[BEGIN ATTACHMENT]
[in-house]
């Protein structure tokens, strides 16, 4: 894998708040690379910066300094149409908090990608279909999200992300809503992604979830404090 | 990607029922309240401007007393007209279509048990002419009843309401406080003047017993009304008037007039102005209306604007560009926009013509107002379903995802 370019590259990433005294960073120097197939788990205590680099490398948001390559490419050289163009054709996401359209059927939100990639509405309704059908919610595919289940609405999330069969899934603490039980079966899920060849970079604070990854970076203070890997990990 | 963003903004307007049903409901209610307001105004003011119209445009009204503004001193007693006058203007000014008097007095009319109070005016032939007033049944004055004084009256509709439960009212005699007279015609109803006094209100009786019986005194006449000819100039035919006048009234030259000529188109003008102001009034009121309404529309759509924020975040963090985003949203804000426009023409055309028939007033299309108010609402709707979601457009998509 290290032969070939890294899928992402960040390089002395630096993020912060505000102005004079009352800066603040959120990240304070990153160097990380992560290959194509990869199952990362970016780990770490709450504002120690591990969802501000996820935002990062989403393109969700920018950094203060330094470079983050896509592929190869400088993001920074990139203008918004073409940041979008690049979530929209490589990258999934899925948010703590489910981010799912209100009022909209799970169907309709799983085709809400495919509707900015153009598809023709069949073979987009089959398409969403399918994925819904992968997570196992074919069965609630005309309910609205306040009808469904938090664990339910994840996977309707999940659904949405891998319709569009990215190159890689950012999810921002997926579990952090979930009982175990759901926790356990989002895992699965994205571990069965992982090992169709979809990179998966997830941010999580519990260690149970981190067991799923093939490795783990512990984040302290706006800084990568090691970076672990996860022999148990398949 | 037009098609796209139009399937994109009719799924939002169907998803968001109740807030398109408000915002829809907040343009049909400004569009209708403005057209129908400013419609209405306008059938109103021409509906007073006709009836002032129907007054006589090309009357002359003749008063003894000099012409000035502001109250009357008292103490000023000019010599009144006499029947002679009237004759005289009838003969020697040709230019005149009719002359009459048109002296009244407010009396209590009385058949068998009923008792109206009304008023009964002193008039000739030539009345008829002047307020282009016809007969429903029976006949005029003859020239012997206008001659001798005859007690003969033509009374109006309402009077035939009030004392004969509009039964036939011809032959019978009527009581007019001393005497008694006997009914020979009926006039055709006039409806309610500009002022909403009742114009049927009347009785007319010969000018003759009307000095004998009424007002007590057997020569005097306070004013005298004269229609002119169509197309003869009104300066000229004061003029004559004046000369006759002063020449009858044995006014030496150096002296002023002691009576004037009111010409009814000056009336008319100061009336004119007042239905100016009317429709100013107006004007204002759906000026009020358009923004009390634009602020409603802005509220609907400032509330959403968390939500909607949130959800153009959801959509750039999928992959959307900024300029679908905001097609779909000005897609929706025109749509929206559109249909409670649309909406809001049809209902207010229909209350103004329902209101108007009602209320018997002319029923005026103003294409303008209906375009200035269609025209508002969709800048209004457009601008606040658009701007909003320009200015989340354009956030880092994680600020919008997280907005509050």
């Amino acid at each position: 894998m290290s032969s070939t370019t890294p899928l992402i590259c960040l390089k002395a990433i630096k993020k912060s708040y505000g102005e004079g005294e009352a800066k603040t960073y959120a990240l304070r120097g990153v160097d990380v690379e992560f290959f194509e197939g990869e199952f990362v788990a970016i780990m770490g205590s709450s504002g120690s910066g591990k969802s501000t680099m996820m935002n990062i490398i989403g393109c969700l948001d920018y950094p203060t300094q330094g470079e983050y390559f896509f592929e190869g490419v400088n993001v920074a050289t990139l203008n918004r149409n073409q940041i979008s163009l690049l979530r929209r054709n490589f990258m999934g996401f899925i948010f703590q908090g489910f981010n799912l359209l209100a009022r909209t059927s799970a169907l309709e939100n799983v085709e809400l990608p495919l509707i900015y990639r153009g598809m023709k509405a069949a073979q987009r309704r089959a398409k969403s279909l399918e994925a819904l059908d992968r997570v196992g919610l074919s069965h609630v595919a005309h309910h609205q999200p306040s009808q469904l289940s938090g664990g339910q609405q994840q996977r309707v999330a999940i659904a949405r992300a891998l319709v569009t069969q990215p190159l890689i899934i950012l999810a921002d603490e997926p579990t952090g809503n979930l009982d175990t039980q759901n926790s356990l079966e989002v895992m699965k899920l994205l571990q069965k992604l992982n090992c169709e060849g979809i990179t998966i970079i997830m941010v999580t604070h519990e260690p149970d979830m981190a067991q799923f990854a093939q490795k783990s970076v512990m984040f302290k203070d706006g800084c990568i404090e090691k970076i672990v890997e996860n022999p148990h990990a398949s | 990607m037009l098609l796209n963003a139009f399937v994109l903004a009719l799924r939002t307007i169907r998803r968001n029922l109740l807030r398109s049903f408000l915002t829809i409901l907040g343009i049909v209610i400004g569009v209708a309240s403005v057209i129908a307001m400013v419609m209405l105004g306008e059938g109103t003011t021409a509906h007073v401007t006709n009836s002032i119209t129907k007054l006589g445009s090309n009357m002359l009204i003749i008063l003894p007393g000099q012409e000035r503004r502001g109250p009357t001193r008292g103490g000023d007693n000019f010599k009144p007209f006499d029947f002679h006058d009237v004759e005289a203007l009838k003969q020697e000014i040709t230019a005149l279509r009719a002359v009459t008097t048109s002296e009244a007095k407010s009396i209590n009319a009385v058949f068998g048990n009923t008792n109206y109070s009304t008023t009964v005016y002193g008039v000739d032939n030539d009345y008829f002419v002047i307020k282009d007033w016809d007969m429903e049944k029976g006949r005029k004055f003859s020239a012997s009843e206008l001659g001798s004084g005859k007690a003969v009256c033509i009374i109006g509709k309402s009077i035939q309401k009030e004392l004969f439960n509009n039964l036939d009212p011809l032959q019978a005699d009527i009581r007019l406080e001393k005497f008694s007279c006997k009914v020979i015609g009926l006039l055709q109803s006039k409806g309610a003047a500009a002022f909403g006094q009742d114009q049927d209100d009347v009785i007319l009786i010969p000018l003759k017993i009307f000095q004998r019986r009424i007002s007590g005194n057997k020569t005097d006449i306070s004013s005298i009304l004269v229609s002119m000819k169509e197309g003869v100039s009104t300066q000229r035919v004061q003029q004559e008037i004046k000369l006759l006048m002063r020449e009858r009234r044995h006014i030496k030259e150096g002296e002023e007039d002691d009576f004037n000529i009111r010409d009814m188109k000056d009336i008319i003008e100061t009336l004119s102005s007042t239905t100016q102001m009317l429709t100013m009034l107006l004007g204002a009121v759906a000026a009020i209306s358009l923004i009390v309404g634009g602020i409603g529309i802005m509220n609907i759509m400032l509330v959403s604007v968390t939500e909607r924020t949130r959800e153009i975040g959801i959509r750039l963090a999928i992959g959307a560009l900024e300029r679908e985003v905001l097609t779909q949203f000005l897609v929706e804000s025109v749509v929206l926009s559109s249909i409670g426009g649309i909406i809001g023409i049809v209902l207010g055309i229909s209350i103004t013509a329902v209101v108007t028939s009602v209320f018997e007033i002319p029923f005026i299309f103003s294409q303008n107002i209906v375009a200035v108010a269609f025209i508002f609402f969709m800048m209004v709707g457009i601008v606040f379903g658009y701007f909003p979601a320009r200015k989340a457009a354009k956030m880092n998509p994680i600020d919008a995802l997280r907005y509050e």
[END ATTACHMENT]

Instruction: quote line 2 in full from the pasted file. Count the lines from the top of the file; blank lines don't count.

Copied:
């Protein structure tokens, strides 16, 4: 894998708040690379910066300094149409908090990608279909999200992300809503992604979830404090 | 990607029922309240401007007393007209279509048990002419009843309401406080003047017993009304008037007039102005209306604007560009926009013509107002379903995802 370019590259990433005294960073120097197939788990205590680099490398948001390559490419050289163009054709996401359209059927939100990639509405309704059908919610595919289940609405999330069969899934603490039980079966899920060849970079604070990854970076203070890997990990 | 963003903004307007049903409901209610307001105004003011119209445009009204503004001193007693006058203007000014008097007095009319109070005016032939007033049944004055004084009256509709439960009212005699007279015609109803006094209100009786019986005194006449000819100039035919006048009234030259000529188109003008102001009034009121309404529309759509924020975040963090985003949203804000426009023409055309028939007033299309108010609402709707979601457009998509 290290032969070939890294899928992402960040390089002395630096993020912060505000102005004079009352800066603040959120990240304070990153160097990380992560290959194509990869199952990362970016780990770490709450504002120690591990969802501000996820935002990062989403393109969700920018950094203060330094470079983050896509592929190869400088993001920074990139203008918004073409940041979008690049979530929209490589990258999934899925948010703590489910981010799912209100009022909209799970169907309709799983085709809400495919509707900015153009598809023709069949073979987009089959398409969403399918994925819904992968997570196992074919069965609630005309309910609205306040009808469904938090664990339910994840996977309707999940659904949405891998319709569009990215190159890689950012999810921002997926579990952090979930009982175990759901926790356990989002895992699965994205571990069965992982090992169709979809990179998966997830941010999580519990260690149970981190067991799923093939490795783990512990984040302290706006800084990568090691970076672990996860022999148990398949 | 037009098609796209139009399937994109009719799924939002169907998803968001109740807030398109408000915002829809907040343009049909400004569009209708403005057209129908400013419609209405306008059938109103021409509906007073006709009836002032129907007054006589090309009357002359003749008063003894000099012409000035502001109250009357008292103490000023000019010599009144006499029947002679009237004759005289009838003969020697040709230019005149009719002359009459048109002296009244407010009396209590009385058949068998009923008792109206009304008023009964002193008039000739030539009345008829002047307020282009016809007969429903029976006949005029003859020239012997206008001659001798005859007690003969033509009374109006309402009077035939009030004392004969509009039964036939011809032959019978009527009581007019001393005497008694006997009914020979009926006039055709006039409806309610500009002022909403009742114009049927009347009785007319010969000018003759009307000095004998009424007002007590057997020569005097306070004013005298004269229609002119169509197309003869009104300066000229004061003029004559004046000369006759002063020449009858044995006014030496150096002296002023002691009576004037009111010409009814000056009336008319100061009336004119007042239905100016009317429709100013107006004007204002759906000026009020358009923004009390634009602020409603802005509220609907400032509330959403968390939500909607949130959800153009959801959509750039999928992959959307900024300029679908905001097609779909000005897609929706025109749509929206559109249909409670649309909406809001049809209902207010229909209350103004329902209101108007009602209320018997002319029923005026103003294409303008209906375009200035269609025209508002969709800048209004457009601008606040658009701007909003320009200015989340354009956030880092994680600020919008997280907005509050």